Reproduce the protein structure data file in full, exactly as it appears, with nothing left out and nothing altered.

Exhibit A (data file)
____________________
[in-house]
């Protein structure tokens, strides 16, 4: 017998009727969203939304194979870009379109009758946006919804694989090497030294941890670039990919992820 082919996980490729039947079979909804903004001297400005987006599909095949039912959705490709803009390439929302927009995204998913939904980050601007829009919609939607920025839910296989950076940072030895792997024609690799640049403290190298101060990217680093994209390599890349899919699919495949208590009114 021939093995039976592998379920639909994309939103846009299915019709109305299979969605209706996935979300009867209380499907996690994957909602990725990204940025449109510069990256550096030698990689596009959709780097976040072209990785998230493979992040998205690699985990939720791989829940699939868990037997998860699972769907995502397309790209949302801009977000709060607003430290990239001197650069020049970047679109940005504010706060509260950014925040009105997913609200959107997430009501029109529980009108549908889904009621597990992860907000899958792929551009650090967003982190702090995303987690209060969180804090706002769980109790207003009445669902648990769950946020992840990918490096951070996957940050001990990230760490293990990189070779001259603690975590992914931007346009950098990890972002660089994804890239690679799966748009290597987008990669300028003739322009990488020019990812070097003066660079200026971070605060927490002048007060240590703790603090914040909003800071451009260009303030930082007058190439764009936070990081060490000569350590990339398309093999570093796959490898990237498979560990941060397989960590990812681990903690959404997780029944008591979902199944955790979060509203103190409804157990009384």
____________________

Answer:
[in-house]
């Protein structure tokens, strides 16, 4: 017998009727969203939304194979870009379109009758946006919804694989090497030294941890670039990919992820 082919996980490729039947079979909804903004001297400005987006599909095949039912959705490709803009390439929302927009995204998913939904980050601007829009919609939607920025839910296989950076940072030895792997024609690799640049403290190298101060990217680093994209390599890349899919699919495949208590009114 021939093995039976592998379920639909994309939103846009299915019709109305299979969605209706996935979300009867209380499907996690994957909602990725990204940025449109510069990256550096030698990689596009959709780097976040072209990785998230493979992040998205690699985990939720791989829940699939868990037997998860699972769907995502397309790209949302801009977000709060607003430290990239001197650069020049970047679109940005504010706060509260950014925040009105997913609200959107997430009501029109529980009108549908889904009621597990992860907000899958792929551009650090967003982190702090995303987690209060969180804090706002769980109790207003009445669902648990769950946020992840990918490096951070996957940050001990990230760490293990990189070779001259603690975590992914931007346009950098990890972002660089994804890239690679799966748009290597987008990669300028003739322009990488020019990812070097003066660079200026971070605060927490002048007060240590703790603090914040909003800071451009260009303030930082007058190439764009936070990081060490000569350590990339398309093999570093796959490898990237498979560990941060397989960590990812681990903690959404997780029944008591979902199944955790979060509203103190409804157990009384």